Wallace Stevens was born on this date in 1879, in Reading, Pa. I am unusually fond of his poetry. Every year I manage to read most of The Collected Poems. How, as a native Philadelphian, can I not like the poet of these lines:
Only the rich remember the past,
The strawberries once in the Apennines,
Philadelphia that the spiders ate.
If you read Stevens's Collected Poems from start to finish, one finds him arriving at rather a serene state, tinged with melancholy, perhaps, but wise, intimating over and over that life cannot be reduced to its constituent ingredients.
The earlier poems delight, but the later ones edify. Here's one of the last:
The Planet on the Table
Ariel was glad he had written his poems.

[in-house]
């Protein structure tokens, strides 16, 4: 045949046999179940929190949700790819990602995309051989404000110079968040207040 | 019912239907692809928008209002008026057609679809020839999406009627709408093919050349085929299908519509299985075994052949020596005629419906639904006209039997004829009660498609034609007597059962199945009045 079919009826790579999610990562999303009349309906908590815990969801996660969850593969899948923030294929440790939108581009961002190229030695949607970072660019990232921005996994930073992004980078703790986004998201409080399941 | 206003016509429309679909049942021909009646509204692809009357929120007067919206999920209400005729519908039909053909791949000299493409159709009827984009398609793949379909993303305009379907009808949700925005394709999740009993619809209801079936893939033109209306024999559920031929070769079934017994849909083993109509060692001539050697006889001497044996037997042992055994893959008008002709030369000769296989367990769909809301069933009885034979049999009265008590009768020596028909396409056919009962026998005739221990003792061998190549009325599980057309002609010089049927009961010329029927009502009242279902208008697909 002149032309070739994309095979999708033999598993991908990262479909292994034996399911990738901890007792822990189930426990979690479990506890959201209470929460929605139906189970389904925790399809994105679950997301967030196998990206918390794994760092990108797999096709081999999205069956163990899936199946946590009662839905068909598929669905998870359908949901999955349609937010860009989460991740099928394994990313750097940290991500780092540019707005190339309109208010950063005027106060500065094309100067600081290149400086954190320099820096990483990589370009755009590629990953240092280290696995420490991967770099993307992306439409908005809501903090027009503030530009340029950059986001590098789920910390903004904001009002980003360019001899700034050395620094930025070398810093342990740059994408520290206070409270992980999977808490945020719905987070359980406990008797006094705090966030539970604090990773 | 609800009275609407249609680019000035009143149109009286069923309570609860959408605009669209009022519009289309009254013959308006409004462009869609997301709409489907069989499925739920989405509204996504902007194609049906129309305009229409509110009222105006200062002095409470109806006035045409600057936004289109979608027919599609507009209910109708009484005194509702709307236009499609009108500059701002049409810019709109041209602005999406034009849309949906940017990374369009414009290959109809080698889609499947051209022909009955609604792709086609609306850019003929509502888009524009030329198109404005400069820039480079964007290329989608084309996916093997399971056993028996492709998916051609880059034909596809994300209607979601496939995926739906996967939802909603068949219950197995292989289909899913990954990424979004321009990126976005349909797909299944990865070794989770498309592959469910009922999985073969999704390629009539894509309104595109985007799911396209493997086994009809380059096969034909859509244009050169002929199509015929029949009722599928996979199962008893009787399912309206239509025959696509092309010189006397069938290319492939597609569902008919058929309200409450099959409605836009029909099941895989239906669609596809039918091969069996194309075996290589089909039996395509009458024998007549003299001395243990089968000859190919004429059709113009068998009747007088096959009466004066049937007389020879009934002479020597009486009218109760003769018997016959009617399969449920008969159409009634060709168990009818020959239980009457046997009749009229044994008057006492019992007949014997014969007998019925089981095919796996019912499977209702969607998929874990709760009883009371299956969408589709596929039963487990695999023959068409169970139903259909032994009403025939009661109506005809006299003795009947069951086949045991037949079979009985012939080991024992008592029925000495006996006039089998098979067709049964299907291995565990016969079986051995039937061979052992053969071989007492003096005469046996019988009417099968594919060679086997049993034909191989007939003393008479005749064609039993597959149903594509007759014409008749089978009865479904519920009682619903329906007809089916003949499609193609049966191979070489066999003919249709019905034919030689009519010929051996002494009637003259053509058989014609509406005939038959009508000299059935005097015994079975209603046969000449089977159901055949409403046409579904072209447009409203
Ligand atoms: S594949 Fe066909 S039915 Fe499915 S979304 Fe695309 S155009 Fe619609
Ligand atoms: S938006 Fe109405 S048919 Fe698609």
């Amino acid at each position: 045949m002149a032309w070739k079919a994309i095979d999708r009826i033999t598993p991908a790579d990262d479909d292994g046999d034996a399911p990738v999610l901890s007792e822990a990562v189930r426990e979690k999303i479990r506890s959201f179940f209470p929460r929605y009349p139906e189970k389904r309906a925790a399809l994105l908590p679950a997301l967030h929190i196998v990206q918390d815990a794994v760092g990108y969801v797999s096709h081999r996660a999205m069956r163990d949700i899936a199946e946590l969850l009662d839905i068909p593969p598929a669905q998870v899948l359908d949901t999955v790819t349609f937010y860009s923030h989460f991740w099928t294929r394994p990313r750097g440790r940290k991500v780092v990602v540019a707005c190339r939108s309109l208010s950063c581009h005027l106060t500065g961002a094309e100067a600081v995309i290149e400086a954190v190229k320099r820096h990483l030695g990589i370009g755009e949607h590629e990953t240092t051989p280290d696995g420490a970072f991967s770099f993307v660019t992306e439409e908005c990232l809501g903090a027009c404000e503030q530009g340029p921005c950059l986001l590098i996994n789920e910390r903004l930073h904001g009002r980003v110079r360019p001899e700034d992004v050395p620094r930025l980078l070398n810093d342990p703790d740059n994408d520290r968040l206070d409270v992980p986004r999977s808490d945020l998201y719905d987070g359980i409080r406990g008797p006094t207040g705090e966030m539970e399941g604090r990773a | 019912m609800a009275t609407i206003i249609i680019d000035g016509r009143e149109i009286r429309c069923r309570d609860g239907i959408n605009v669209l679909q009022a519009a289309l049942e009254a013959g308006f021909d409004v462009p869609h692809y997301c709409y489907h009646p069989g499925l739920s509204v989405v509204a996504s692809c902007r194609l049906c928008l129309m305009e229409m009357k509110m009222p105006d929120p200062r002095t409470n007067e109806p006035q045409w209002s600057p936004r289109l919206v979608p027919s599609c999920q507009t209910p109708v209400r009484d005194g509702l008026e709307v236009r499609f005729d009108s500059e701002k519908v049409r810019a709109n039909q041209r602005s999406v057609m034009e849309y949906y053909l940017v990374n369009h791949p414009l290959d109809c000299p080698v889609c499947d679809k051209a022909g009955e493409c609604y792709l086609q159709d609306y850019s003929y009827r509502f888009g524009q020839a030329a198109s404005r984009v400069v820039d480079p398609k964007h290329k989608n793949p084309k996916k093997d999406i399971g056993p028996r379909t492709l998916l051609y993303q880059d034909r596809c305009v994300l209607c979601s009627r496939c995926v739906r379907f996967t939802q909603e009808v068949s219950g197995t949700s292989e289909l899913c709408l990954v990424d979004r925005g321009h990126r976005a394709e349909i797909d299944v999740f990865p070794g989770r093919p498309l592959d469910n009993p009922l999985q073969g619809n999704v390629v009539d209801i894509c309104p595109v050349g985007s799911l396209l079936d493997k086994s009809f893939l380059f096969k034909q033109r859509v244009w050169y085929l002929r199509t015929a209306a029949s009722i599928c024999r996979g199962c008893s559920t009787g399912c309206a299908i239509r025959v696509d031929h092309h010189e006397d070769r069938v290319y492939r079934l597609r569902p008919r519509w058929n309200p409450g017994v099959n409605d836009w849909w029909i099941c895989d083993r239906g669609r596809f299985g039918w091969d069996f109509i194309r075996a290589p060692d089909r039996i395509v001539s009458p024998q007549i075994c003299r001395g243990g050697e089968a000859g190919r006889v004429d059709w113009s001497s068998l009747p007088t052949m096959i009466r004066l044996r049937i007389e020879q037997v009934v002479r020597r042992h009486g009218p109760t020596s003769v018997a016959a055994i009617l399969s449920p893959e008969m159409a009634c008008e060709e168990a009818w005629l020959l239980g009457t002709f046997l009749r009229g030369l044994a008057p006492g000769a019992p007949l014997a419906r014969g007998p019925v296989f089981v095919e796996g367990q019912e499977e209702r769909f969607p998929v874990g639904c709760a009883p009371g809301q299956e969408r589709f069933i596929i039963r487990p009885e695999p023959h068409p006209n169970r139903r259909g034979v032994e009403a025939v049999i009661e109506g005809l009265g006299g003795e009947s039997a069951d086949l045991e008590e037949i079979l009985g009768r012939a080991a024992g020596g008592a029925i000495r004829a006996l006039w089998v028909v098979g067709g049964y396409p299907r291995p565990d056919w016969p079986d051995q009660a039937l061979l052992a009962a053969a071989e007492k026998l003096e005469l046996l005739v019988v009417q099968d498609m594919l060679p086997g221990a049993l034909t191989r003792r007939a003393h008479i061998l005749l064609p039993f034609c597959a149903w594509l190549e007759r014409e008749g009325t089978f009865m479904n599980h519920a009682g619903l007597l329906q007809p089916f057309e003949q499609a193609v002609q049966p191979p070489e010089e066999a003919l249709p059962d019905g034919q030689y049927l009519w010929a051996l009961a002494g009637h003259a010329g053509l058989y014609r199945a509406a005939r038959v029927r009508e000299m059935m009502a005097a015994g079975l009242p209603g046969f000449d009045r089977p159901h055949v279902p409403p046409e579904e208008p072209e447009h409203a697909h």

They were of a remembered time
Or of something seen that he liked.
Other makings of the sun
Were waste and welter
And the ripe shrub writhed.
His self and the sun were one
And his poems, although makings of his self,
Were no less makings of the sun.
It was not important that they survive.
What mattered was that they should bear
Some lineament or character,
Some affluence, if only half-perceived,
In the poverty of their words,
Of the planet of which they were part.